In my previous column, we got inside the heads of the entrepreneurial generalists. Now, let’s find out what makes the specialists tick.
As an entrepreneur, see if you can identify with any of the personalities or behaviors described in this article.
As a group, the specialists are tactically and detail-oriented. They prefer stability and security and are responsible for their area of expertise and demonstrate risk-adverse behaviors. When measured by the researchers, their compliance factor was much greater than their dominance factor. This is in direct opposition to the generalists whose dominance factor is much greater than their compliance factor. This is the source of the generalist’s need to win and the root of their belief that they are always right.
While the specialist does things by the book, follows rules and procedures, the generalist is more apt to assume a greater degree of risk. The identified personality types for the specialist are authority, collaborator and the diplomat.
As I mentioned in my previous article, Bill Wagner of Entrepreneurial Magazine looked at the many entrepreneurial personalities, emotional intelligence and their brain dominance. This article will concentrate on the personalities and behaviors of the specialists. As you will see by the information presented, in order to be successful. many of the identified entrepreneurial personalities need to find a business partner whose personality and skill sets complement theirs. Otherwise, they reduce their chances of being successful in the development or maintenance of an entrepreneurial enterprise.
This group of entrepreneurs is not usually the best one to start a business, but they know how to make the products correctly and provide their customers with a high level of service. They can function very well as a distributor, own a franchise or take over an existing business. They are motivated to do things the right way and are detail oriented and tactical in their decision making.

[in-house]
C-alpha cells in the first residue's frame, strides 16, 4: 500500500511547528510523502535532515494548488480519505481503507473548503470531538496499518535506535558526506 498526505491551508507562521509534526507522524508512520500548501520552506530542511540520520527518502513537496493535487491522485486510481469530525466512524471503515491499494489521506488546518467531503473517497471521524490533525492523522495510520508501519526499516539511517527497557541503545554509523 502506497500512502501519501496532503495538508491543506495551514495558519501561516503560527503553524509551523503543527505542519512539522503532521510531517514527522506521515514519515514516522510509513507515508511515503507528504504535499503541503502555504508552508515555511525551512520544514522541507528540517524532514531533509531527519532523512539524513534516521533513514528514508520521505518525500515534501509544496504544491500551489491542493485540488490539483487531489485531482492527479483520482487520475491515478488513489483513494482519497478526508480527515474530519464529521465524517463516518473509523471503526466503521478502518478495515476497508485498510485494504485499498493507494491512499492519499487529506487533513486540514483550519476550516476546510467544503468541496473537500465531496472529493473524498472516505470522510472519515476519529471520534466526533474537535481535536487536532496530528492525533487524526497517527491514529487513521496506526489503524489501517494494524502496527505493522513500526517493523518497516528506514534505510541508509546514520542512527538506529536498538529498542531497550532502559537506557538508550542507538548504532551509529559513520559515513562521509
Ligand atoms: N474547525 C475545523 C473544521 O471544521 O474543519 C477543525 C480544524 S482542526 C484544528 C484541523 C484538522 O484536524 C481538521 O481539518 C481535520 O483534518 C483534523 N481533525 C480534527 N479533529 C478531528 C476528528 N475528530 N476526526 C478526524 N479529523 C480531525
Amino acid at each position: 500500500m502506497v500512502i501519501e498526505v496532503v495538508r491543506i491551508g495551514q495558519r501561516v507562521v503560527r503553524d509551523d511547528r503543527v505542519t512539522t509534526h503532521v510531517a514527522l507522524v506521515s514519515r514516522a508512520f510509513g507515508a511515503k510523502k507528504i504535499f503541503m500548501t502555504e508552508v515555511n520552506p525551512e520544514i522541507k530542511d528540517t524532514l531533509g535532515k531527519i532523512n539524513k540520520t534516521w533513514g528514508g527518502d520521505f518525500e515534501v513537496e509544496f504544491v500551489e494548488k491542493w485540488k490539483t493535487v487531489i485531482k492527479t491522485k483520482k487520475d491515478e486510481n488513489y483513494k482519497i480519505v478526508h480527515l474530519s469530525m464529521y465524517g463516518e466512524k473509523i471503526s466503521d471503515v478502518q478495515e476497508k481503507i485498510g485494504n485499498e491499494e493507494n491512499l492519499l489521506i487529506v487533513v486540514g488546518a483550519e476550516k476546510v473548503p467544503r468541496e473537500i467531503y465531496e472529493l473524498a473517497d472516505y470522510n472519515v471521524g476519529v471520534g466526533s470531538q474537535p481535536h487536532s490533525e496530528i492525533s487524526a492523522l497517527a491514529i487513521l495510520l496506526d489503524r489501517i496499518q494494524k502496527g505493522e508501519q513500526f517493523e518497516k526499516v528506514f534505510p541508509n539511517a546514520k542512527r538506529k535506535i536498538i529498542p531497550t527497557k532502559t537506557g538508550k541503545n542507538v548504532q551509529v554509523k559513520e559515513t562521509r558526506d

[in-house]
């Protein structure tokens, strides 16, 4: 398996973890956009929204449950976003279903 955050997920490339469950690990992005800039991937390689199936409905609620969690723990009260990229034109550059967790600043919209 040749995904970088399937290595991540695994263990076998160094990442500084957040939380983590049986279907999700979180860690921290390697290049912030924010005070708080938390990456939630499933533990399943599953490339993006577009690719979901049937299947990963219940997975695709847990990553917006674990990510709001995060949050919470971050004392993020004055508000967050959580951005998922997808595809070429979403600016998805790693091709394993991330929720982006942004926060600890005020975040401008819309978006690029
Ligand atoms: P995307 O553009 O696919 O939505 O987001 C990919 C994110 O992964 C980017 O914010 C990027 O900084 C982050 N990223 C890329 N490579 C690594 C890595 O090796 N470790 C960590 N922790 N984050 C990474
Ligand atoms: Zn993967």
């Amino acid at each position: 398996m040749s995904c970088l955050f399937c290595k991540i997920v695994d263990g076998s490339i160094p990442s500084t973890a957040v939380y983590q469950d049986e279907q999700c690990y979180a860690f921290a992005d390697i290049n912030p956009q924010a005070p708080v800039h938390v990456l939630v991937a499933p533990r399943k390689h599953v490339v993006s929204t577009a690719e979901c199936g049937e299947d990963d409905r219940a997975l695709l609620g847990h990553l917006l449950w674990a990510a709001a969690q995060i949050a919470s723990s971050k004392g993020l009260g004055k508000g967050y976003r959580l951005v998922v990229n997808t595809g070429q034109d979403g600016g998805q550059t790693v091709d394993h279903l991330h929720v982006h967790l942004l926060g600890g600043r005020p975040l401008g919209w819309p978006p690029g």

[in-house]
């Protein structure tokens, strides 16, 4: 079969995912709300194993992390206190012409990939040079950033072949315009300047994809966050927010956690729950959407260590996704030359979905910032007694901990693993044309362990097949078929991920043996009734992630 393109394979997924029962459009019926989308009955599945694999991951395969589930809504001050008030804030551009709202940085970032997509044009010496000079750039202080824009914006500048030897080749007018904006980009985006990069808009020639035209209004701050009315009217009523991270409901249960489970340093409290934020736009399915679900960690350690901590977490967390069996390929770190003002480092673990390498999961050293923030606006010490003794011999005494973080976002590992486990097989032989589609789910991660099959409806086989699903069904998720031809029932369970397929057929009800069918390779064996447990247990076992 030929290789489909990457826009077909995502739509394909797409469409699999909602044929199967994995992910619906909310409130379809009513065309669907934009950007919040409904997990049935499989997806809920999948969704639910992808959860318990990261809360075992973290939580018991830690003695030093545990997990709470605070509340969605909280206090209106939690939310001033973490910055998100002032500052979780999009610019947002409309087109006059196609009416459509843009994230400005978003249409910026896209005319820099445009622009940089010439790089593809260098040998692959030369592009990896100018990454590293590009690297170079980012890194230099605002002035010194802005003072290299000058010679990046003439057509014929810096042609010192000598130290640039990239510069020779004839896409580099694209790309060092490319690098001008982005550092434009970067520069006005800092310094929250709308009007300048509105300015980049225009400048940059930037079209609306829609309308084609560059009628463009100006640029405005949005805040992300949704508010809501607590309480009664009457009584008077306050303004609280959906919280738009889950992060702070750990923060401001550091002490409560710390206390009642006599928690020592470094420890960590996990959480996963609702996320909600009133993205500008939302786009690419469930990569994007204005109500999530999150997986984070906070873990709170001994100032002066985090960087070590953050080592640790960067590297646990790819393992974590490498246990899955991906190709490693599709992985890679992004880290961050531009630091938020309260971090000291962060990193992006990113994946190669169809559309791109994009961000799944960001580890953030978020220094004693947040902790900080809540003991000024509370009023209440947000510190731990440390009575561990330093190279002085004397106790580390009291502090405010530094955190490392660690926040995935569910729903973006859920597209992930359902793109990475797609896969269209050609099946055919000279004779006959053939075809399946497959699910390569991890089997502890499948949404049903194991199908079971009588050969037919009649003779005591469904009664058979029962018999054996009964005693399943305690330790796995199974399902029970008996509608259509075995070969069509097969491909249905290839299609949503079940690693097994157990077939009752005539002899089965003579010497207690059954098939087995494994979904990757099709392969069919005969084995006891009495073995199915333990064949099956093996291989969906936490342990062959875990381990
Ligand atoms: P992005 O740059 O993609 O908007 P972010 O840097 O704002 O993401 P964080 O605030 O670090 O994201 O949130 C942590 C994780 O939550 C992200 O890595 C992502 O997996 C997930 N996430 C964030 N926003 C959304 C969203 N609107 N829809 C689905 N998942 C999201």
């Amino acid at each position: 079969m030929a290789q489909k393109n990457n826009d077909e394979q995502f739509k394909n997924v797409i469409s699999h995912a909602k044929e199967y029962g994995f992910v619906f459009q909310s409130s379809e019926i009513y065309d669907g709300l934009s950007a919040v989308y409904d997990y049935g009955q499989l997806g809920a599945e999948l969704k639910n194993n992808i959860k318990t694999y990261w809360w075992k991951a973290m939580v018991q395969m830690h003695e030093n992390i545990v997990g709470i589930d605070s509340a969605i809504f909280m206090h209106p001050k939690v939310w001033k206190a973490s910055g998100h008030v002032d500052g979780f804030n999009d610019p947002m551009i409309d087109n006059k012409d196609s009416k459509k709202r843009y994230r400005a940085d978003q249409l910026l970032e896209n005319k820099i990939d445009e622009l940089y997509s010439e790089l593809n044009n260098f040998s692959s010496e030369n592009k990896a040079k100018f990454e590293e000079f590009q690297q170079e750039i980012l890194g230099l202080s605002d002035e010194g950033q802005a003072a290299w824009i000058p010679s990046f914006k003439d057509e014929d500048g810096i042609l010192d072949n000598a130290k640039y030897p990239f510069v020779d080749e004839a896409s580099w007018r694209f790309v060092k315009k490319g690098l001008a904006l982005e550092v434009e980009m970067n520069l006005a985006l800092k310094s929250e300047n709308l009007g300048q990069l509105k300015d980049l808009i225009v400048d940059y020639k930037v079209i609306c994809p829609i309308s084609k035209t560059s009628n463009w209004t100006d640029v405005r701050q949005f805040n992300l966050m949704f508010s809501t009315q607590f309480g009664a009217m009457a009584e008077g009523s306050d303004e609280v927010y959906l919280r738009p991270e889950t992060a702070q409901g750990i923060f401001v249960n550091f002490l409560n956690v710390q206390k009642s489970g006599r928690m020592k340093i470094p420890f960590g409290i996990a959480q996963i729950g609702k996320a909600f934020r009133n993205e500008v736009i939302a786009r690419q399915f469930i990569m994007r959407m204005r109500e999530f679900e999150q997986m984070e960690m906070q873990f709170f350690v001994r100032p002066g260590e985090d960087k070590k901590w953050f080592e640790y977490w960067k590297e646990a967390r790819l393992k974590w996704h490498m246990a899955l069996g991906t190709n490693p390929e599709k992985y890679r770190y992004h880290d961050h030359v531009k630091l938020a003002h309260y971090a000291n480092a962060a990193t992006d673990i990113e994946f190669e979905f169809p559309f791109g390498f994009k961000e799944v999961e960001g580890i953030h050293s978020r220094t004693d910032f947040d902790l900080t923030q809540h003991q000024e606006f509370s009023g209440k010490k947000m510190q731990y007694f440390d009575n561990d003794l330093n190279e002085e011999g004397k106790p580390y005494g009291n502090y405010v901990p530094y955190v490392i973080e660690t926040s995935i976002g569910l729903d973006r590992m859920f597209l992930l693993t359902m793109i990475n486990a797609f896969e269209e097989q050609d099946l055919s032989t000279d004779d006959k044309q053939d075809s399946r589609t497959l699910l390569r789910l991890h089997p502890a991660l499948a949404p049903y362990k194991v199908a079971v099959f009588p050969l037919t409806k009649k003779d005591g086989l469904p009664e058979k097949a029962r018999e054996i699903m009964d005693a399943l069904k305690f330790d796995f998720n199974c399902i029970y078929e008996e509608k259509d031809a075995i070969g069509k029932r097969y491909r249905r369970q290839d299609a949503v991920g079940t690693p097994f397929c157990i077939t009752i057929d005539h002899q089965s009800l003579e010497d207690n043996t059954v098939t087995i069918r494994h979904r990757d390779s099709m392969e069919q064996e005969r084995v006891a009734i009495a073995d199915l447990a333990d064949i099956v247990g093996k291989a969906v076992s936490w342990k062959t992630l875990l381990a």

This entrepreneur provides a positive role model for their employees by being both conscientious and cooperative. Rules, procedure and policies are an important part of their approach to business. Because they are so exacting, deliberate, analytical and logical, they require a partner or a strong general manager who can perform the necessary prospecting and networking activities.
In many successful manufacturing or service businesses, you find complementary skill sets in the top management team. On the other hand, where the top two executives have the same skill sets, there usually is a level of conflict that impedes growth, instead of cultivating it.
This sub-group of entrepreneurs enjoys the people side of the business. They use their influence to get what they want. They are not comfortable with presenting new ideas or cold-calling to potential clients. They partner best with a person who is more aggressive and who is more comfortable being the rainmaker of the team. They follow rules and guidelines and would be good at running retail oriented or customer service oriented businesses.
These individuals enjoy working under pressure and deal effectively with deadlines. They deal well with new situations and can easily adjust to changing situations. They have the ability to multi-task and keep a number of balls up in the air at the same time. They are driven and very sociable, but they are not the greatest rainmakers so they would not work well with the collaborator. Their peers and business associates tend to like them, but they have trouble holding people accountable for their behaviors.
In order to be successful, the diplomat needs to partner with a more results oriented personality to insure that deadlines and business commitments are met. They would oversee fellow staff members to see that they follow through on their assignments.
Darrell Zahorsky, in his article, “The 9 Personality Types of Entrepreneurs,” states, “The most successful entrepreneurs know that the greatest knowledge is self-knowledge. They understand how to make the best of their talents and manage or compensate for their weaknesses or potential limitations.”
David Giwerc author of “The AD/HD Entrepreneur,” agrees with Zahorsky. It’s not a question of how successful you have been. It’s a question of how much more successful you could be if you better understood how your own brain works. “Entrepreneurs are not like other people in business, and their brain is not like other brains,” he says.
Do you want to find out which entrepreneurial personality type is yours? Then go to www.theentrepreneurnextdoor.com and complete their assessment.